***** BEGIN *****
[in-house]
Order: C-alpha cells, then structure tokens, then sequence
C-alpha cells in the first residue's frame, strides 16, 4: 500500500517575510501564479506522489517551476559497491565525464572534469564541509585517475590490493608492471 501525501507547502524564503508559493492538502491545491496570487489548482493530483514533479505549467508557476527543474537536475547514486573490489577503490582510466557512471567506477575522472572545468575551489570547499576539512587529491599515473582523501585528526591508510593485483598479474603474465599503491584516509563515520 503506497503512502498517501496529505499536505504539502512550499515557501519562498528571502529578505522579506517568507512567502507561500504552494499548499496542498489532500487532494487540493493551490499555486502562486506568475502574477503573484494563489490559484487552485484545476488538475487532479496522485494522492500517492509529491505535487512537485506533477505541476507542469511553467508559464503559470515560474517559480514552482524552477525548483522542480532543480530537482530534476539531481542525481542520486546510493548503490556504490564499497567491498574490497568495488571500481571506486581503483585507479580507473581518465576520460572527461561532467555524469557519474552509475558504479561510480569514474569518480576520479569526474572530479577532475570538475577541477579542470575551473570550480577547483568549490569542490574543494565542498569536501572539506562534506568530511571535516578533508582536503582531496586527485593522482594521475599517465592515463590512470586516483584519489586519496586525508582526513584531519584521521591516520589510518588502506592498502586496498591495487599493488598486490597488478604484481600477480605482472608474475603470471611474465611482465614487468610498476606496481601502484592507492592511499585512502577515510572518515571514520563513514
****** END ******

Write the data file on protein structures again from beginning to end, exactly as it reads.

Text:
[in-house]
Order: C-alpha cells, then structure tokens, then sequence
C-alpha cells in the first residue's frame, strides 16, 4: 500500500517575510501564479506522489517551476559497491565525464572534469564541509585517475590490493608492471 501525501507547502524564503508559493492538502491545491496570487489548482493530483514533479505549467508557476527543474537536475547514486573490489577503490582510466557512471567506477575522472572545468575551489570547499576539512587529491599515473582523501585528526591508510593485483598479474603474465599503491584516509563515520 503506497503512502498517501496529505499536505504539502512550499515557501519562498528571502529578505522579506517568507512567502507561500504552494499548499496542498489532500487532494487540493493551490499555486502562486506568475502574477503573484494563489490559484487552485484545476488538475487532479496522485494522492500517492509529491505535487512537485506533477505541476507542469511553467508559464503559470515560474517559480514552482524552477525548483522542480532543480530537482530534476539531481542525481542520486546510493548503490556504490564499497567491498574490497568495488571500481571506486581503483585507479580507473581518465576520460572527461561532467555524469557519474552509475558504479561510480569514474569518480576520479569526474572530479577532475570538475577541477579542470575551473570550480577547483568549490569542490574543494565542498569536501572539506562534506568530511571535516578533508582536503582531496586527485593522482594521475599517465592515463590512470586516483584519489586519496586525508582526513584531519584521521591516520589510518588502506592498502586496498591495487599493488598486490597488478604484481600477480605482472608474475603470471611474465611482465614487468610498476606496481601502484592507492592511499585512502577515510572518515571514520563513514